As more COVID-19 vaccines are developed and distributed across the country, USF students may be able to get the vaccine as early as April or May, according to USF Health experts.
Most students will be able to get the vaccine during Phase III of Gov. Ron DeSantis’ vaccine distribution plan, according to Dean of the Morsani College of Medicine Charles Lockwood. Although millions of Floridians need to be vaccinated before Phase III can occur, USF is facilitating rapid vaccine rollout which is projected to allow students to be vaccinated before the end of summer.
“The governor is very keen to get the vaccine to the students to keep the universities open, which is a good thing,” Lockwood said. “And so, between USF Health and Student Health Services, we should have enough manpower to be able to provide the vaccine.”
USF began distributing the COVID-19 vaccine Friday to faculty, staff and students over the age of 65. There will be 2,300 doses of the vaccine produced by the pharmaceutical company Pfizer in partnership with BioNTech available in the first shipment from the Florida Department of Health (FDOH) and more shipments are expected in the future, according to Lockwood.
“We have to follow Gov. [Ron] DeSantis’ requirements and he wants to focus on folks over the age of 65, which I’m very sympathetic to personally,” Lockwood said. “That makes a lot of sense from a public health standpoint.”
There are 1,300 faculty and staff members and 275 students eligible to receive the vaccine. The remainder of the 2,300 FDOH vaccine units will be given to USF Health patients over 65 who are deemed high risk, according to Lockwood.
The university will also be allowing retired faculty members to make appointments to receive the COVID-19 vaccine.
The order of vaccinations outlined by DeSantis will mean that once all faculty, staff and students over the age of 65 are vaccinated, the next shipment of vaccines will be delegated to other “vulnerable populations,” which include those at a higher risk of severe illness.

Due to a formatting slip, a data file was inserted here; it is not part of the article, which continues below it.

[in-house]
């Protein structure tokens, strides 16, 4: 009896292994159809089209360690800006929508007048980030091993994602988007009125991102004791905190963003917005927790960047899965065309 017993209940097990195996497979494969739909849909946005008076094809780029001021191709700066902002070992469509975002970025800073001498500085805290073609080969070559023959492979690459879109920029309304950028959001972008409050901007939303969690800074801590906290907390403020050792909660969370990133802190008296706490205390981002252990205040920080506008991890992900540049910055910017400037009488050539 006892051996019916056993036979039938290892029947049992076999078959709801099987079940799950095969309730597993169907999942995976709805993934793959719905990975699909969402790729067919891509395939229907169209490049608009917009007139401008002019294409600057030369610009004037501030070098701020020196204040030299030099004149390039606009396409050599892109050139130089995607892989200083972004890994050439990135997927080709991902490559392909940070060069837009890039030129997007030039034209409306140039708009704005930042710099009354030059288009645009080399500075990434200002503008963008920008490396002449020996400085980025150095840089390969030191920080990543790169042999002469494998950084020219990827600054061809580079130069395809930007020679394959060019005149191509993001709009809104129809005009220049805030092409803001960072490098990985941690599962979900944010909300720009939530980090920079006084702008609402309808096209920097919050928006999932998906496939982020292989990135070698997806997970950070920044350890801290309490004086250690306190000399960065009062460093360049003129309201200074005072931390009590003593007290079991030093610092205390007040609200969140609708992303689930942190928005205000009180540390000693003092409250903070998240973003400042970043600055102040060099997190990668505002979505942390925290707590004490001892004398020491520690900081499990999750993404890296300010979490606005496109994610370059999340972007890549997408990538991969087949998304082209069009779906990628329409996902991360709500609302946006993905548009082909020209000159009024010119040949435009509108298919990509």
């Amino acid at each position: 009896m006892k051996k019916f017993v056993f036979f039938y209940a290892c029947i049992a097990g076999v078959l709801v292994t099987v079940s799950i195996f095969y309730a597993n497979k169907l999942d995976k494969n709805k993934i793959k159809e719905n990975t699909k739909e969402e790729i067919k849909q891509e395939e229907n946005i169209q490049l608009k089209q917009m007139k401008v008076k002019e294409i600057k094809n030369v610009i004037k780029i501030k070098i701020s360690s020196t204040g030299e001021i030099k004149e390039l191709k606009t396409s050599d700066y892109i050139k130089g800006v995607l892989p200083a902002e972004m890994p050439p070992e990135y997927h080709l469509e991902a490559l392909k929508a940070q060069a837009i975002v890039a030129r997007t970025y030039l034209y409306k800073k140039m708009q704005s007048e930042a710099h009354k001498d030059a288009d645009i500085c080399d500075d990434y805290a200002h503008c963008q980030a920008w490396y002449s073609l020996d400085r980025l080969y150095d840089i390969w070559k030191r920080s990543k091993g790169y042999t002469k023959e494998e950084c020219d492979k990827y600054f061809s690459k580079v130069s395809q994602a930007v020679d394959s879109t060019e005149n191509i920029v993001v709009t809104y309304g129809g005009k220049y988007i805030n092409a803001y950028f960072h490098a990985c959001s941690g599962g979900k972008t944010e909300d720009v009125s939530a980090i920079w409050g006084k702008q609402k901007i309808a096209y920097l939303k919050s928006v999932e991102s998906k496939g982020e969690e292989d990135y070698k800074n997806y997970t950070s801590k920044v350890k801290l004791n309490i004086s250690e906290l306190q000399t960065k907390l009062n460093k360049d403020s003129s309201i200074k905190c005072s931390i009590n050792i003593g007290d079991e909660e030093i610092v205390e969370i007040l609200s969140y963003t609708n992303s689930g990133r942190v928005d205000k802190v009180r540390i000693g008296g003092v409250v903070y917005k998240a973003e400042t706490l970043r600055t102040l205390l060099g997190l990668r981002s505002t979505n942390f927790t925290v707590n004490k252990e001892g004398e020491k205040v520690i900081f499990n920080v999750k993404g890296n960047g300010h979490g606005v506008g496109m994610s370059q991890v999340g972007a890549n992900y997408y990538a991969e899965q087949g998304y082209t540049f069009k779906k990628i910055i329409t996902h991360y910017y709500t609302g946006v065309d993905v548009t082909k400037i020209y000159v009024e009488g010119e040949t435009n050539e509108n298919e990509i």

After those two phases of distribution are complete, the vaccine will be available to the general population, and Lockwood estimates that Student Health Services (SHS) will be able to distribute it to all students as soon as April or May.
Once vaccinations become more widely available, Assistant Dean of the Morsani College of Medicine Michael Teng anticipates the vaccine could be mandated as a requirement for attendance.
“I don’t think USF would do it unilaterally, it would come from the Board of Governors,” he said. “But it certainly could be done as a requirement for [enrollment] in the fall if we go back to a more full in-person class schedule.”
Vaccines will most likely be mandated by employers, according to Lockwood, and USF will most likely follow suit when able.
“When they get FDA approval, most employers and certainly USF Health, TGH, Moffitt and probably All Children’s will mandate vaccination, but we’re limited legally,” said Lockwood. “At this point, we can’t mandate right away.”
USF Health students will be included in the general population distribution, according to Lockwood.
“[USF Health students] are in an incredibly safe environment, no hospital-acquired infections of COVID-19 since the beginning of the pandemic,” Lockwood said. “We would love to be able to get our medical students and all the students vaccines, and when we get enough vaccines we will.”
As USF Health officials are anticipating vaccinations for all students in April or May, USF administration is projecting an in-person course schedule by Summer B. All in-person activities are expected to resume by fall 2021, Provost Ralph Wilcox said in a letter to USF Health administration.
Lockwood and other USF Health members in contact with COVID-19 patients started receiving vaccinations from Tampa General Hospital (TGH) on Dec. 16. TGH administered 2,000 doses of the vaccine, according to Lockwood.